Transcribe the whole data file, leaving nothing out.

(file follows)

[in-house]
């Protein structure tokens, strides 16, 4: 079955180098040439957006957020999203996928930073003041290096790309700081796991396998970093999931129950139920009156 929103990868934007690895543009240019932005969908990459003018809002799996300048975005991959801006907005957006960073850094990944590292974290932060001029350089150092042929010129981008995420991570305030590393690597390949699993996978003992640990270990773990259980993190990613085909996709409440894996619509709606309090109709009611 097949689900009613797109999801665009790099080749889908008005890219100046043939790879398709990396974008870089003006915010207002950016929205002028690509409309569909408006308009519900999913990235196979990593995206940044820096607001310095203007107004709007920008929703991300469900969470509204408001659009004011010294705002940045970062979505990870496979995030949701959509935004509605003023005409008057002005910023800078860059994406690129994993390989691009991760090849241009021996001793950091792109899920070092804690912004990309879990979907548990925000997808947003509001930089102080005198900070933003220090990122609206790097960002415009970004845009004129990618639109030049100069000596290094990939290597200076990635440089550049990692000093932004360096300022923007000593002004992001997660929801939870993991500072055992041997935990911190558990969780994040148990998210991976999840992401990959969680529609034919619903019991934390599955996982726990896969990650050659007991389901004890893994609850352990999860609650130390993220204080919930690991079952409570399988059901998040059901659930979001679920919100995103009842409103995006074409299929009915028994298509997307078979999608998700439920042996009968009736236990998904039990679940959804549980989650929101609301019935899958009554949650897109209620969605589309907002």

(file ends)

[in-house]
């Protein structure tokens, strides 16, 4: 079955180098040439957006957020999203996928930073003041290096790309700081796991396998970093999931129950139920009156 929103990868934007690895543009240019932005969908990459003018809002799996300048975005991959801006907005957006960073850094990944590292974290932060001029350089150092042929010129981008995420991570305030590393690597390949699993996978003992640990270990773990259980993190990613085909996709409440894996619509709606309090109709009611 097949689900009613797109999801665009790099080749889908008005890219100046043939790879398709990396974008870089003006915010207002950016929205002028690509409309569909408006308009519900999913990235196979990593995206940044820096607001310095203007107004709007920008929703991300469900969470509204408001659009004011010294705002940045970062979505990870496979995030949701959509935004509605003023005409008057002005910023800078860059994406690129994993390989691009991760090849241009021996001793950091792109899920070092804690912004990309879990979907548990925000997808947003509001930089102080005198900070933003220090990122609206790097960002415009970004845009004129990618639109030049100069000596290094990939290597200076990635440089550049990692000093932004360096300022923007000593002004992001997660929801939870993991500072055992041997935990911190558990969780994040148990998210991976999840992401990959969680529609034919619903019991934390599955996982726990896969990650050659007991389901004890893994609850352990999860609650130390993220204080919930690991079952409570399988059901998040059901659930979001679920919100995103009842409103995006074409299929009915028994298509997307078979999608998700439920042996009968009736236990998904039990679940959804549980989650929101609301019935899958009554949650897109209620969605589309907002």